In our research at the Nooru Foundation a few years ago, we found that many nonprofits in Colorado do well at recruiting strong newcomers, but then aren’t very good at giving them a professional development trajectory. A common type of explanation: there isn’t a lot of turnover at the higher levels, so there isn’t any place to promote people to. That’s one type of vertical ambition (the type Fried seems to be mostly talking about), and it may well be true that a lack of high-level turnover makes it difficult to give newcomers organizational chart promotion opportunities. But it’s a weak excuse for not helping your staff grow and develop professionally over time. It’s very possible to deliberately and thoughtfully give your staff increasing responsibility and more demanding challenges, to push them to the sort of deeper understanding and increasing performance that Fried mentions, to expand the sophistication of their understanding and the expectations of their contributions, to include them in increasingly high-level discussions and introduce them to a wider and higher level range of contacts, and to give them access to training, conferences, coaching, and other professional development resources without ever touching the organizational chart or expanding managerial responsibilities.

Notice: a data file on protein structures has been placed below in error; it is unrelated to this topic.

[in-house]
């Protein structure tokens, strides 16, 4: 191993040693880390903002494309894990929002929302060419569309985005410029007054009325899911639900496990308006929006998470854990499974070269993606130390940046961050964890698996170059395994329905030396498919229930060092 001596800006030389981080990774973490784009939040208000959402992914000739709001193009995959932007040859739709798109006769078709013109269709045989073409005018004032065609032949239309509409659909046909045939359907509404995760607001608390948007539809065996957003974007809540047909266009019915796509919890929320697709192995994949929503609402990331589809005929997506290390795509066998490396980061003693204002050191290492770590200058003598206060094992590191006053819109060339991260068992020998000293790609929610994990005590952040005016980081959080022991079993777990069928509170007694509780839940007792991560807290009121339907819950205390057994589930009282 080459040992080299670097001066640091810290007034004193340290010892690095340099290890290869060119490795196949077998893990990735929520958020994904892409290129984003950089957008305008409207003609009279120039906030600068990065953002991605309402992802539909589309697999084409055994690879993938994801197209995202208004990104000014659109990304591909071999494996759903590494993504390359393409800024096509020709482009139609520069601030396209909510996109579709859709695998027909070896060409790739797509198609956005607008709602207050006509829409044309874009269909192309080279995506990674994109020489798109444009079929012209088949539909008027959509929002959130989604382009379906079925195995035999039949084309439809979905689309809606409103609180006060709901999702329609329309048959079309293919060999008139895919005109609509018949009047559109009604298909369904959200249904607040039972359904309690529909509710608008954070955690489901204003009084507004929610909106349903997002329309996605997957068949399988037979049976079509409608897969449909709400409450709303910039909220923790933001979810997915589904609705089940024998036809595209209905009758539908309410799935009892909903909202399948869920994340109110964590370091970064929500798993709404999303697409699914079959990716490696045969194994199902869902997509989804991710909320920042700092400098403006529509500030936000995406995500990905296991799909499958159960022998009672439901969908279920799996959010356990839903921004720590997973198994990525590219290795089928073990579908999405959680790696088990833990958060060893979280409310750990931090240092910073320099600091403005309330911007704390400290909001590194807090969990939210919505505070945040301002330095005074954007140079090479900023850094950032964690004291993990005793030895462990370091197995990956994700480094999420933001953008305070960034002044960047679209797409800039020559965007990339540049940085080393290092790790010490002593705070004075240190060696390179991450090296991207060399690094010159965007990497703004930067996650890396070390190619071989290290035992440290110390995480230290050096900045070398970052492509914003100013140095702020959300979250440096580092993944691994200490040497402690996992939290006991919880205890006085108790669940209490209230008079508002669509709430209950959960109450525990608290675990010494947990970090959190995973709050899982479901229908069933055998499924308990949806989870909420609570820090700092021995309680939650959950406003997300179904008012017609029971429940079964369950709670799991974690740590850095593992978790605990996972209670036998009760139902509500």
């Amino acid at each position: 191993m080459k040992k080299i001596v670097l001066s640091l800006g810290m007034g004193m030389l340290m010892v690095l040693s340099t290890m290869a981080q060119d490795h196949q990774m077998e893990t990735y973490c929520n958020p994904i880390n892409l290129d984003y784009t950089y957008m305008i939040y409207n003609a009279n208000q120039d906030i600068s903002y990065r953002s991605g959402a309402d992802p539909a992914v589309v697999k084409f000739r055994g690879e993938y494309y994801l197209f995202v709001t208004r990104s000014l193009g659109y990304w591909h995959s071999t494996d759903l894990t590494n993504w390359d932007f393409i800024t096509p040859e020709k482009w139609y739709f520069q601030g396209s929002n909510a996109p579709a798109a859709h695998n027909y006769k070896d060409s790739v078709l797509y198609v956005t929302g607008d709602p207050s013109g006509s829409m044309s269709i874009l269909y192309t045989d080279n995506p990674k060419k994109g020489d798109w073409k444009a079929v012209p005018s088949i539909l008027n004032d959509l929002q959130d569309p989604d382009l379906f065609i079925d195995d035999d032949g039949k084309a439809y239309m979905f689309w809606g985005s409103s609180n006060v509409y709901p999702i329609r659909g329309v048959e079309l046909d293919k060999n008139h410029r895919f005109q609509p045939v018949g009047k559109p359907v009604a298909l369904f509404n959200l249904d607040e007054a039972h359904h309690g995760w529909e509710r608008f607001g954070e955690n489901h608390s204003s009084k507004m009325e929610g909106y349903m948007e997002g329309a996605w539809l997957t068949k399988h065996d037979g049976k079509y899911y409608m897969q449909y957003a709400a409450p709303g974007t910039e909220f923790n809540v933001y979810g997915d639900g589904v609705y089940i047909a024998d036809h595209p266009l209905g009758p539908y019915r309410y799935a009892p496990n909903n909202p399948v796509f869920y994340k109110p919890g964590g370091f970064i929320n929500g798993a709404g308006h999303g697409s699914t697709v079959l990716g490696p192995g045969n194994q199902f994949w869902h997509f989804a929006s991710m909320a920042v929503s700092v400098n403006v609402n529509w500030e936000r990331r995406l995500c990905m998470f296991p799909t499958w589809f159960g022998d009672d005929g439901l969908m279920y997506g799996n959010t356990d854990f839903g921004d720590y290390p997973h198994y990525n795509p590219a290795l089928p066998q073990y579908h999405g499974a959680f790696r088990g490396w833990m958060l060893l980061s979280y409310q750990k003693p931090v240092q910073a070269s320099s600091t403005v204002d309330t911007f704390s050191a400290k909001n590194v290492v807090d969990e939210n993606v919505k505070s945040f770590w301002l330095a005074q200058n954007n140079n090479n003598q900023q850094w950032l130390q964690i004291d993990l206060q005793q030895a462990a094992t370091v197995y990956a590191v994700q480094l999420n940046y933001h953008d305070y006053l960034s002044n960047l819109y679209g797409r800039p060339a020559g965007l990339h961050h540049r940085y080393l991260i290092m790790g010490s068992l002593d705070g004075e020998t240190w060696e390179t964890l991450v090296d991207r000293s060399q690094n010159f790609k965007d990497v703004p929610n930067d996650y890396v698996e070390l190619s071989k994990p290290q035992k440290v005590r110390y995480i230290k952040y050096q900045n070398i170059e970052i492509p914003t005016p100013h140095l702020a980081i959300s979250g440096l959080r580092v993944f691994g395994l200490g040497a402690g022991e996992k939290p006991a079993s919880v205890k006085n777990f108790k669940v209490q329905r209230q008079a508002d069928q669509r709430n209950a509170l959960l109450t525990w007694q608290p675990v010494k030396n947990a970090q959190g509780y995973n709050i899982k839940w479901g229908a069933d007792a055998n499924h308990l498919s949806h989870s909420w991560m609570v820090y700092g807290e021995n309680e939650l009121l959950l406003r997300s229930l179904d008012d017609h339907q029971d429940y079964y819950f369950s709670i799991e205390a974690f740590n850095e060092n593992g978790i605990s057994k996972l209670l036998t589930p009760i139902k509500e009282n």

Curiously enough, I first saw this in sharp relief in the public sector, as I watched my own city manager and his senior staff do this with their younger staff: give them responsibility for managing a small process, then a larger short-term group, then a standing board. Give them small parts in City Council presentations and then increasingly expand the scope of their presentation responsibility. Set them up to play support on projects, then run small projects, then grow into becoming the point person on bigger projects.

I’ve never worked in a software shop like 37signals, so maybe the model doesn’t work where the output is more about providing high-quality customer service and producing high-quality code, but some version of this approach does make a ton of sense in most of the nonprofits I’ve worked with and seen over the years, and provides a powerful way of thinking about growing your staff that doesn’t rely on charts and titles (though sometimes titles are pretty useful, also).

I think Fried is on to something important when exploring less vertical organizational hierarchies, in other words, but it’s not new territory for nonprofits (and the private sector could probably learn a lot by paying more attention to how many nonprofits do this). And I think he’s on to something when he pushes back against conventional org chart vertical ambition. If the goal is to give our employees the room and opportunity to grow professionally, and it probably should be in most cases, we have a lot to work with regardless of vertical promotion opportunities.